7. In the list of FORM elements, make sure at least one FORM is checked.  If you clicked in a field before invoking the wizard, the FORM containing that field should be already be checked.  Selecting a FORM in the list and expanding the dialog by clicking the HTML button will show the HTML content of the FORM.  Selecting a FORM will also change the background and outline of the FORM on the web page in most cases.  This is really just to provide some help in determining which FORM(s) you need include.  You can check multiple FORMs, all of which will be included in the search file.
  8. Hit OK and you'll be prompted to save the search file to your DQSD 'searches' directory.
  9. After saving the file, it will come up in Notepad by default.  (Click 'Options...' to change the editor to something other than Notepad.)


In the screenshot above, I went to http://www.loc.gov (the US Library of Congress) and clicked in the search field...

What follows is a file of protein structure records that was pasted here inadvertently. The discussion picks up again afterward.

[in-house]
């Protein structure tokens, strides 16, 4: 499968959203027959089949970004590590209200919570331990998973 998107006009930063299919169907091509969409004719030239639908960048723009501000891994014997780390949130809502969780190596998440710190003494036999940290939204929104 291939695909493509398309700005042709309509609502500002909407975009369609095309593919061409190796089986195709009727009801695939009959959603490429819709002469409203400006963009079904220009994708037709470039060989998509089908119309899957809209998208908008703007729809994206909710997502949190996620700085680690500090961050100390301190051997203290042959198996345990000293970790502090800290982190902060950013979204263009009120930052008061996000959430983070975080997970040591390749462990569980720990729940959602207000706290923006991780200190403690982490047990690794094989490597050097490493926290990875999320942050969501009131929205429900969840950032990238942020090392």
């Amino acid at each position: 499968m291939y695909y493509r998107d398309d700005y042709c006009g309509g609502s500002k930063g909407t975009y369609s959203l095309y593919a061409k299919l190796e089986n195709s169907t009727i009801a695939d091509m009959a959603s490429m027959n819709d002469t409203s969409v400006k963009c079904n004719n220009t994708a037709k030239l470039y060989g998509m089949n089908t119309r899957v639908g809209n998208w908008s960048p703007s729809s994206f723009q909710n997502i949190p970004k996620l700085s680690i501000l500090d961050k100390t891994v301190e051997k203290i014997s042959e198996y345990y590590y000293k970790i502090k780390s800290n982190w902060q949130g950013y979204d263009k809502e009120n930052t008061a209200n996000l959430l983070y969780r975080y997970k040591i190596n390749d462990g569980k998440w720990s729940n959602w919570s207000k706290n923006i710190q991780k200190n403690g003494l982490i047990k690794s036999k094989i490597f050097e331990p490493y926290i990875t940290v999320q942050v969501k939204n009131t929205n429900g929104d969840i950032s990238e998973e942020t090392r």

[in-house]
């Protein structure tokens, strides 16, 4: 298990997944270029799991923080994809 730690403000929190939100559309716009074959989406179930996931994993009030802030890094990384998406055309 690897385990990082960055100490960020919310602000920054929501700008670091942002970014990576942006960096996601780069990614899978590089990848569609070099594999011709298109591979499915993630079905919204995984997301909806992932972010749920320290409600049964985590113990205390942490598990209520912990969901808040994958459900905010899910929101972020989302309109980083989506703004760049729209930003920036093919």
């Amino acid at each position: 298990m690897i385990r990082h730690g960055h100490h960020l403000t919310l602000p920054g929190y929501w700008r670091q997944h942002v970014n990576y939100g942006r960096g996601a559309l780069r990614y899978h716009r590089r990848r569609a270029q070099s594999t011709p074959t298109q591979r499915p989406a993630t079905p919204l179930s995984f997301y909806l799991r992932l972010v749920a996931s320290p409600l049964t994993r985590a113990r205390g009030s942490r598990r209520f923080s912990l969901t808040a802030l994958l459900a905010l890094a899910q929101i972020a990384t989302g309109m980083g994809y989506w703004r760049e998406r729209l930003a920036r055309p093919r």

Then I clicked the 'DQSD Search Wizard' button.  All FORM elements in the page are listed (in this case only one), with the one checked that contains the 'active' element.  I entered an abbreviation and a title (the title appears in the menu and help).  Finally, I pressed 'OK' and I was prompted to save 'loc.xml' to the 'searches' subdirectory of my DQSD installation.

The resulting XML file search file will look something like the following.  And, in spite of the comment at the top of the file, this search just works.  Woo hoo!  (Well, I find it fairly exciting.)  Granted, complicated searches won't 'just work', but the wizard will at least do a bunch of the tedious work for you.